Ever since I couldn't order myself a Turkish kebab properly in Austria, I've had a dream of becoming fluent in German. I achieved German proficiency in college, and liked to think that I spoke quite well when I had a few beers at the campus pub. I never achieved fluency then, though, even after studying abroad in Austria for a few months.
German is hard. I've always wanted to know what fluency in it would be like--it's got to be a total mind trip for someone as obsessed with the English language as I am--but the time and place haven't been right yet. I think it will happen someday.
But in the immediate future, I'm trying to learn Mandarin Chinese for teaching in China for the next few months. It isn't as difficult in terms of conjugation and verb tenses as is German--or English for that matter--but it requires a whole different written system, which is perhaps a bigger cognitive overhaul than learning some new conjugations.
Infographics, in conjunctions with Voxy.com, has made a helpful visual about the languages that are the easiest and most difficult for English speakers to learn. German isn't on the list, but I'm sure it would be in the Easiest category, along with Dutch and Spanish. According to the graph, these languages are the closest to English, and proficiency can be achieved after 23-24 weeks, or 575-600 classroom hours.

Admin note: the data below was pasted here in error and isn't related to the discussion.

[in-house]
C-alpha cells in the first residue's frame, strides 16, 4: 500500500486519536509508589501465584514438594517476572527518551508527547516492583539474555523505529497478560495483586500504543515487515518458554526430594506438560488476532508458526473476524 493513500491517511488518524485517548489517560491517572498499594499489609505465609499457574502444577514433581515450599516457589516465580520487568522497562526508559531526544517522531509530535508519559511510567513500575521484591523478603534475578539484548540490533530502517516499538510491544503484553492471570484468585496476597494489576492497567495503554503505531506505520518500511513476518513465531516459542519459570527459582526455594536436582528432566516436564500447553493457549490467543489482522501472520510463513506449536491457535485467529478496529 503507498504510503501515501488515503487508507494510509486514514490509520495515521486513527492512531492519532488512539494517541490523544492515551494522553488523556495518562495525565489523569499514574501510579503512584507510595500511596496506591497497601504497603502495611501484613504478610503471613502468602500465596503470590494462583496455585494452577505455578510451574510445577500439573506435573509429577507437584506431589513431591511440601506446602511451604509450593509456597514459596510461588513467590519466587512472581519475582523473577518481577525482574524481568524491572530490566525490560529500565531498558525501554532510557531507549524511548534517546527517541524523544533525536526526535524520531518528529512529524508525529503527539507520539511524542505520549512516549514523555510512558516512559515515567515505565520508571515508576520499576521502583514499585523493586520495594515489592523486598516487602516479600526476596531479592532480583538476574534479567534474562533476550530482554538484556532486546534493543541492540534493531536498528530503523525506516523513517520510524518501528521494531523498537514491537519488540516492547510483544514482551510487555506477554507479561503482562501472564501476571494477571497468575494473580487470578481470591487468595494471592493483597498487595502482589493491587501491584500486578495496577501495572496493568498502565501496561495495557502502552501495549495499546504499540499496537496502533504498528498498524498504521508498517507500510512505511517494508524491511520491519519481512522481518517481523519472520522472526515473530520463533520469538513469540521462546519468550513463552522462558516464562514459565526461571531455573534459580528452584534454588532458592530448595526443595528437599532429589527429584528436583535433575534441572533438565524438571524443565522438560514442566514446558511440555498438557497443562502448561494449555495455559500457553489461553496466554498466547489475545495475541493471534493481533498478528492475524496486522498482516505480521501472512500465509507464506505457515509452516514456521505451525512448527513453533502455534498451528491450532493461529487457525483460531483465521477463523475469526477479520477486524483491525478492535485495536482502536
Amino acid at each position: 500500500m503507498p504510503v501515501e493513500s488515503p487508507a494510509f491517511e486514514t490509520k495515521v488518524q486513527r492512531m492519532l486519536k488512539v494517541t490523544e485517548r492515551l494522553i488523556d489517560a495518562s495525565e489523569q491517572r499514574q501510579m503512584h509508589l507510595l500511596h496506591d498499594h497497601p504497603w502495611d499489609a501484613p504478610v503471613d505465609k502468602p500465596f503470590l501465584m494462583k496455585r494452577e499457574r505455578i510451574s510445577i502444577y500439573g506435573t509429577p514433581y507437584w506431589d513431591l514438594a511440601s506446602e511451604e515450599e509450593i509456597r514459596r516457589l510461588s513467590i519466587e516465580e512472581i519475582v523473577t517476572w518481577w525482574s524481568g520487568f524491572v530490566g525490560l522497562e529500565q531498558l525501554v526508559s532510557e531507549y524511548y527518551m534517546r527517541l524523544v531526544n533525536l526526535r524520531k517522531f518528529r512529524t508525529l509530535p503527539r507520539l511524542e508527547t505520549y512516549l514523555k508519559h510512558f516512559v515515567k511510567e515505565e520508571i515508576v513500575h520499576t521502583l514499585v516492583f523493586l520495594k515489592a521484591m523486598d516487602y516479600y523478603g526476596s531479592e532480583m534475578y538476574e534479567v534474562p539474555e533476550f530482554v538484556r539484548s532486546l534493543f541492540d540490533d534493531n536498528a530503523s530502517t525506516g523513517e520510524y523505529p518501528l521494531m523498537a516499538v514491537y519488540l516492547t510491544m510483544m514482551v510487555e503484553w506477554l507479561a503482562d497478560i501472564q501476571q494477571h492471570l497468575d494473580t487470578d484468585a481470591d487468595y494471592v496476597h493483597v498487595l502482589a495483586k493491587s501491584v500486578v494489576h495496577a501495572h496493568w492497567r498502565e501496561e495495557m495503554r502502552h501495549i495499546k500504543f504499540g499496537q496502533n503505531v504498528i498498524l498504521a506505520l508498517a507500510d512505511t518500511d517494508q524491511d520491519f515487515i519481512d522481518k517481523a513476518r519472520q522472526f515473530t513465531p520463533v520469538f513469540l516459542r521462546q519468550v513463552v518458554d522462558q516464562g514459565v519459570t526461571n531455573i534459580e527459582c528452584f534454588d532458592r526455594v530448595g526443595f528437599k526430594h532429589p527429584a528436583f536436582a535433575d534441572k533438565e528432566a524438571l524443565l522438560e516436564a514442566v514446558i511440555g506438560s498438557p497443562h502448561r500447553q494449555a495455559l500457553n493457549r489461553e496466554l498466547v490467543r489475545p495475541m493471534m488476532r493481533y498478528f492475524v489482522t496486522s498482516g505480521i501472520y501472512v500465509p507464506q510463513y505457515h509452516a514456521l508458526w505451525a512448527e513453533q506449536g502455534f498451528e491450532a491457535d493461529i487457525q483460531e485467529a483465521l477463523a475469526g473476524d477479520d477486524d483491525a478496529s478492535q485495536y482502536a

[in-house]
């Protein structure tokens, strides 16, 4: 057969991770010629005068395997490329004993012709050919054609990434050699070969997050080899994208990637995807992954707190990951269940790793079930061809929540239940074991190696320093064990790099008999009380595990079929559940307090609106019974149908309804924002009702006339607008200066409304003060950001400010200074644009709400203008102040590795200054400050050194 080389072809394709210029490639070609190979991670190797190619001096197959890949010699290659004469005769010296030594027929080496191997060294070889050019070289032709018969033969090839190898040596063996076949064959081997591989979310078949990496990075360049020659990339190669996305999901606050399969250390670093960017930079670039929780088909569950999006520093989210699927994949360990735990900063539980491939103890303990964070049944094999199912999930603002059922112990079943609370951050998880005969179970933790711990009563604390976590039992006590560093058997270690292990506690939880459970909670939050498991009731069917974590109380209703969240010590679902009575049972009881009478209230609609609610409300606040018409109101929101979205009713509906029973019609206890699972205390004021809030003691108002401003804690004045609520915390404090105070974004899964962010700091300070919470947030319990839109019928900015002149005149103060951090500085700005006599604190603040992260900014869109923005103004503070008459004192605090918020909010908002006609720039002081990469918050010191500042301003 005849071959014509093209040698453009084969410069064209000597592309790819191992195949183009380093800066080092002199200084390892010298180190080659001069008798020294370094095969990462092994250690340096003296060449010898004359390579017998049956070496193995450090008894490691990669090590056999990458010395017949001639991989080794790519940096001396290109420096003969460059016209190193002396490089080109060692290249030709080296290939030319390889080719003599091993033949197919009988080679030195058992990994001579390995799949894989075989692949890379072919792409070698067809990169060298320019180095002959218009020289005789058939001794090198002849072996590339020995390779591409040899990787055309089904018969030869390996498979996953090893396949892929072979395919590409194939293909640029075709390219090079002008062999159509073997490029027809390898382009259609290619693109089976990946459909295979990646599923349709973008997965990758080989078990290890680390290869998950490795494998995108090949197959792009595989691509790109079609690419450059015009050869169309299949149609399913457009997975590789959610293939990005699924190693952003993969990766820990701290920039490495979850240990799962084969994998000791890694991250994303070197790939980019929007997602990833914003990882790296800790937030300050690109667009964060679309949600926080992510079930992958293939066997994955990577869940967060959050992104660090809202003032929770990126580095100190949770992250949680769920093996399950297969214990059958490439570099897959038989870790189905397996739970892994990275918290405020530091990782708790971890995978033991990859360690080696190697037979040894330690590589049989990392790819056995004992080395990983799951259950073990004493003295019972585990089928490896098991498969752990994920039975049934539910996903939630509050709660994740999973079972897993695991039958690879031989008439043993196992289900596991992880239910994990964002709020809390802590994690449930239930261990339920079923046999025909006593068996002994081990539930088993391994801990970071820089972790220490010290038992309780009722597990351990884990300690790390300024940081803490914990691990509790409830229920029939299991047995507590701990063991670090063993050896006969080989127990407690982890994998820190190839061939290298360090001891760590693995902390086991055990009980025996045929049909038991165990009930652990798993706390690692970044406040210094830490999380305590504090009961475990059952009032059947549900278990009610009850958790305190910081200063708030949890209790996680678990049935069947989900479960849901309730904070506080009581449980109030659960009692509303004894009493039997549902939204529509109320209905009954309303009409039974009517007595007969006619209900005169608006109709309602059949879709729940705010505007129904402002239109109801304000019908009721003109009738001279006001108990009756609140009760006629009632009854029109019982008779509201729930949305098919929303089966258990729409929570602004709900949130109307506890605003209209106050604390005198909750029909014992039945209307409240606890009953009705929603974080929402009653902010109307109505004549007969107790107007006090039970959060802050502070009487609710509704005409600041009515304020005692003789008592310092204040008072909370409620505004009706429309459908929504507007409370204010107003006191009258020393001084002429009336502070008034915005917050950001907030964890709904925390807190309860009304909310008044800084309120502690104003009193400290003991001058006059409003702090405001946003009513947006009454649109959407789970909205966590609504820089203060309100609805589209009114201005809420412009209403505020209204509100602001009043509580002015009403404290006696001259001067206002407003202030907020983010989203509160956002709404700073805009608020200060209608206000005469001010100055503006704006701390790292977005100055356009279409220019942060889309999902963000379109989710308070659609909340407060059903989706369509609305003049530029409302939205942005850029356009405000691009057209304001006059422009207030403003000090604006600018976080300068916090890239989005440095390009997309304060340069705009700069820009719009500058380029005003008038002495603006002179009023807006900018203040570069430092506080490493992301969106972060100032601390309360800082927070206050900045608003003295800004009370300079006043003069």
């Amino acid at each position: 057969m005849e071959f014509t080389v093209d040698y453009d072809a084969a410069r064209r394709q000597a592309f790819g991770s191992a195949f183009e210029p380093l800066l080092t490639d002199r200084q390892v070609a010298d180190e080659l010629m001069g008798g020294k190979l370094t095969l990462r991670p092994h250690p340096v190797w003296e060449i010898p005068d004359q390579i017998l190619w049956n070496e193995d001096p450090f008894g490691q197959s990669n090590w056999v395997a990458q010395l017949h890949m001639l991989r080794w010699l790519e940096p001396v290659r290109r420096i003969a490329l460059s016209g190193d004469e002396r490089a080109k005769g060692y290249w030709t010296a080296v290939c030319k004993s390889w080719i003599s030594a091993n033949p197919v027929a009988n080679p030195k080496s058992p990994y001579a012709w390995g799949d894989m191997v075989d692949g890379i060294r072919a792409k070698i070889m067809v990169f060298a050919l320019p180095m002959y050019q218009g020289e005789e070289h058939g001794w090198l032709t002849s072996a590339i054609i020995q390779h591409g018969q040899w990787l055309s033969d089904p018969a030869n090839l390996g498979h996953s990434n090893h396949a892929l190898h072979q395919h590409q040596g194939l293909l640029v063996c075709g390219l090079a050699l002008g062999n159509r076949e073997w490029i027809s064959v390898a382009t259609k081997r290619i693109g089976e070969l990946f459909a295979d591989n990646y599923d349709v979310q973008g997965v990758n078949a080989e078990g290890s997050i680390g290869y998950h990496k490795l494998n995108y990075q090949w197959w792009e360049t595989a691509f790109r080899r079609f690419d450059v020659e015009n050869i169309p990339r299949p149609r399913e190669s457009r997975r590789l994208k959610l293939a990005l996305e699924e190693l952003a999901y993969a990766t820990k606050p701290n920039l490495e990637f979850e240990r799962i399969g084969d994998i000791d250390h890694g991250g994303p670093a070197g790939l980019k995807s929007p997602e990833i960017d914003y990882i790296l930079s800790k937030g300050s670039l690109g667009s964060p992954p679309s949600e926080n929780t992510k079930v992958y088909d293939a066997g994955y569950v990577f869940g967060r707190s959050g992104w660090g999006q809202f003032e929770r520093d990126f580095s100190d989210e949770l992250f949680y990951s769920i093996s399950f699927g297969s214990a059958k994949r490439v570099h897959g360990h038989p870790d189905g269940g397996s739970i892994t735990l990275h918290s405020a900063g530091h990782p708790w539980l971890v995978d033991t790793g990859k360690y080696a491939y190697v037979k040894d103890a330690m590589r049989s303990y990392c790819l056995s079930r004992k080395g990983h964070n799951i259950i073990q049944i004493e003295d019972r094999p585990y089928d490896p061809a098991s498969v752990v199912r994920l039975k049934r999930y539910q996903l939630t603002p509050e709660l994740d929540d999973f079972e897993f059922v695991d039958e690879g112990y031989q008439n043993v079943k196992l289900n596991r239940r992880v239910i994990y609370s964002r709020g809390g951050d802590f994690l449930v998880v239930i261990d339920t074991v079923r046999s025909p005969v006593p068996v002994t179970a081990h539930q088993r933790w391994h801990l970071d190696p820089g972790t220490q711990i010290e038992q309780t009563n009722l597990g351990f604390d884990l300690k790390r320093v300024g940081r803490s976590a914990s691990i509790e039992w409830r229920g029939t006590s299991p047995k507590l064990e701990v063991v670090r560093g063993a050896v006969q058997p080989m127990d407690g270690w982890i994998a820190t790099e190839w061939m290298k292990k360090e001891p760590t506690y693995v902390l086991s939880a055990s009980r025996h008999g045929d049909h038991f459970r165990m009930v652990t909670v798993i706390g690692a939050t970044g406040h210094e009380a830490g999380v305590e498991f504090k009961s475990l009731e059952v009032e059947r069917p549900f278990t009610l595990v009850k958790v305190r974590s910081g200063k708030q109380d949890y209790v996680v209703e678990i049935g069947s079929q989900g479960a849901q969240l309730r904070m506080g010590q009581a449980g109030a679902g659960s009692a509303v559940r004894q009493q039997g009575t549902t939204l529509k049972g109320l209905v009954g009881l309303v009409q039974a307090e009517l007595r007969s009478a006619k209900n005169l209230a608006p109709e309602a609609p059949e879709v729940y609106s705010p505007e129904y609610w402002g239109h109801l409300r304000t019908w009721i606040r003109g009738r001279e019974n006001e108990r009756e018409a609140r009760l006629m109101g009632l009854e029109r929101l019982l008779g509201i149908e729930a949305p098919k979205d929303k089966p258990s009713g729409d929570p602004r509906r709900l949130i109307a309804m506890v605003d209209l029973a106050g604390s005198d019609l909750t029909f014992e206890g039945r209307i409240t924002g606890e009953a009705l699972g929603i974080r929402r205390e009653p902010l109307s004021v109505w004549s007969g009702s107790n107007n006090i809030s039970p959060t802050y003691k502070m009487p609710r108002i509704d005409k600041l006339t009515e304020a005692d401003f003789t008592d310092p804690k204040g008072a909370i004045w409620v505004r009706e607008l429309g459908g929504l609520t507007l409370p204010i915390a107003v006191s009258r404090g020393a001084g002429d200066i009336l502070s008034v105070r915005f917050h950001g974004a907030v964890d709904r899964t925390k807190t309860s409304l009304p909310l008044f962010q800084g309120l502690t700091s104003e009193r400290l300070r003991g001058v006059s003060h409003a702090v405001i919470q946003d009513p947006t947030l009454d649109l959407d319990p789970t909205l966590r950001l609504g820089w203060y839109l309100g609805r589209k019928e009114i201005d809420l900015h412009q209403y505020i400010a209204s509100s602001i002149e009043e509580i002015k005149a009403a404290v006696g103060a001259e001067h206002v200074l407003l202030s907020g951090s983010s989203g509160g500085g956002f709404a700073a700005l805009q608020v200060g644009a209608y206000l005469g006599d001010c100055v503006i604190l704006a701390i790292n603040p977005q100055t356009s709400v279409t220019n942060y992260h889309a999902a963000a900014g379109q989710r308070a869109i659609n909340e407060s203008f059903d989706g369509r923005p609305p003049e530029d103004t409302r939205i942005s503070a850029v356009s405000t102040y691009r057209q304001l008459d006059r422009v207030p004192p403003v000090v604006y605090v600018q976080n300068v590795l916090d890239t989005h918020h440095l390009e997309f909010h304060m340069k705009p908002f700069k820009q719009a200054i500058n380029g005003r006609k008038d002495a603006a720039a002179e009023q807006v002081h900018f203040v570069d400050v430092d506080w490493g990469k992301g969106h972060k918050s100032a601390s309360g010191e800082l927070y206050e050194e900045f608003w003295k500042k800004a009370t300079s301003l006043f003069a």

The medium proficiency languages were a little more surprising. In order to achieve proficiency in these languages, English speakers need to spend 44 weeks or 1,110 classroom hours improving their foreign language speaking and comprehension. Languages in this category include Hindi, spoken by 182 million people, Russian, spoken by 140 million people, and Vietnamese, spoken by 68.6 million people.
Unfortunately for me, Mandarin, spoken by 1.2 billion people, is one of the hardest languages for English speakers to learn. The language has four tones that change the meaning of words that sound similar to English speaking ears. Plus, the language is hard to learn to read and write in that there are thousands of unique characters that one has to memorize to become proficient. Other languages that are particularly difficult for English speakers to master are Korean, spoken by 66.3 million, Japanese, spoken by 122 million, and Arabic, spoken by 221 million people.
What languages do you speak? Was this chart helpful in contemplating the next language goals you might tackle?